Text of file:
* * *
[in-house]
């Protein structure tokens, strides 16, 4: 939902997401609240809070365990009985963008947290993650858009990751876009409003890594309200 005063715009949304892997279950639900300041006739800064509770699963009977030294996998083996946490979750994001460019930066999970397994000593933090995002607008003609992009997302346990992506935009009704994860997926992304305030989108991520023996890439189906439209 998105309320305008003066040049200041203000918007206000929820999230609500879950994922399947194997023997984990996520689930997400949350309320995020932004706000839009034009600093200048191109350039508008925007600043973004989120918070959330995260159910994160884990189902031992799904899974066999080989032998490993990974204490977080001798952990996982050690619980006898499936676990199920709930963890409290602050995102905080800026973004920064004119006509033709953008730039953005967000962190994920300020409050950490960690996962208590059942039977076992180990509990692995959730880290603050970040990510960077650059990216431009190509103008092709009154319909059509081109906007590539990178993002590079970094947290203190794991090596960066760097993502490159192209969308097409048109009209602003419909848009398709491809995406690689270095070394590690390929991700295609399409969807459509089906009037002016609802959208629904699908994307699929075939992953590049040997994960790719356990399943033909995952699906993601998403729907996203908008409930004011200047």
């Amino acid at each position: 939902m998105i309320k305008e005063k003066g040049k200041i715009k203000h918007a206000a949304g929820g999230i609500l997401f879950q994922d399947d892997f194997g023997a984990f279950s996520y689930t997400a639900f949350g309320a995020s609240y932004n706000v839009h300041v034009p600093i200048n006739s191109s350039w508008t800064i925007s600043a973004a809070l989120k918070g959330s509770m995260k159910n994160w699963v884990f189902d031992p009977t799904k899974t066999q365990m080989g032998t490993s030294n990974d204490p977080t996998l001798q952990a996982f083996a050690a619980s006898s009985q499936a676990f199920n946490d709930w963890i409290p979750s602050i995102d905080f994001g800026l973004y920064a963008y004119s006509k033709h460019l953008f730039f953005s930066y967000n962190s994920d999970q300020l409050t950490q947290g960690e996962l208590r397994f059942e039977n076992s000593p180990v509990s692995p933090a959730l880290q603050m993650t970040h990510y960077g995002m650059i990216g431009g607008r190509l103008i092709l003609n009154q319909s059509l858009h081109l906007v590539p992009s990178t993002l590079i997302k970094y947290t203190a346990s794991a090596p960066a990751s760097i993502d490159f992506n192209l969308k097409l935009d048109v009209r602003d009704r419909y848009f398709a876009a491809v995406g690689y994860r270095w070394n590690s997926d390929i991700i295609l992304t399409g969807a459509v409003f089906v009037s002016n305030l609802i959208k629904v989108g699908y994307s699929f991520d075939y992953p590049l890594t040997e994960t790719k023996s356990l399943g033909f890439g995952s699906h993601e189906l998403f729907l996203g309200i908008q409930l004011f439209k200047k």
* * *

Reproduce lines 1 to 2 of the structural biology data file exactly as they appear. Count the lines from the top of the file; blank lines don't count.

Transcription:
[in-house]
């Protein structure tokens, strides 16, 4: 939902997401609240809070365990009985963008947290993650858009990751876009409003890594309200 005063715009949304892997279950639900300041006739800064509770699963009977030294996998083996946490979750994001460019930066999970397994000593933090995002607008003609992009997302346990992506935009009704994860997926992304305030989108991520023996890439189906439209 998105309320305008003066040049200041203000918007206000929820999230609500879950994922399947194997023997984990996520689930997400949350309320995020932004706000839009034009600093200048191109350039508008925007600043973004989120918070959330995260159910994160884990189902031992799904899974066999080989032998490993990974204490977080001798952990996982050690619980006898499936676990199920709930963890409290602050995102905080800026973004920064004119006509033709953008730039953005967000962190994920300020409050950490960690996962208590059942039977076992180990509990692995959730880290603050970040990510960077650059990216431009190509103008092709009154319909059509081109906007590539990178993002590079970094947290203190794991090596960066760097993502490159192209969308097409048109009209602003419909848009398709491809995406690689270095070394590690390929991700295609399409969807459509089906009037002016609802959208629904699908994307699929075939992953590049040997994960790719356990399943033909995952699906993601998403729907996203908008409930004011200047």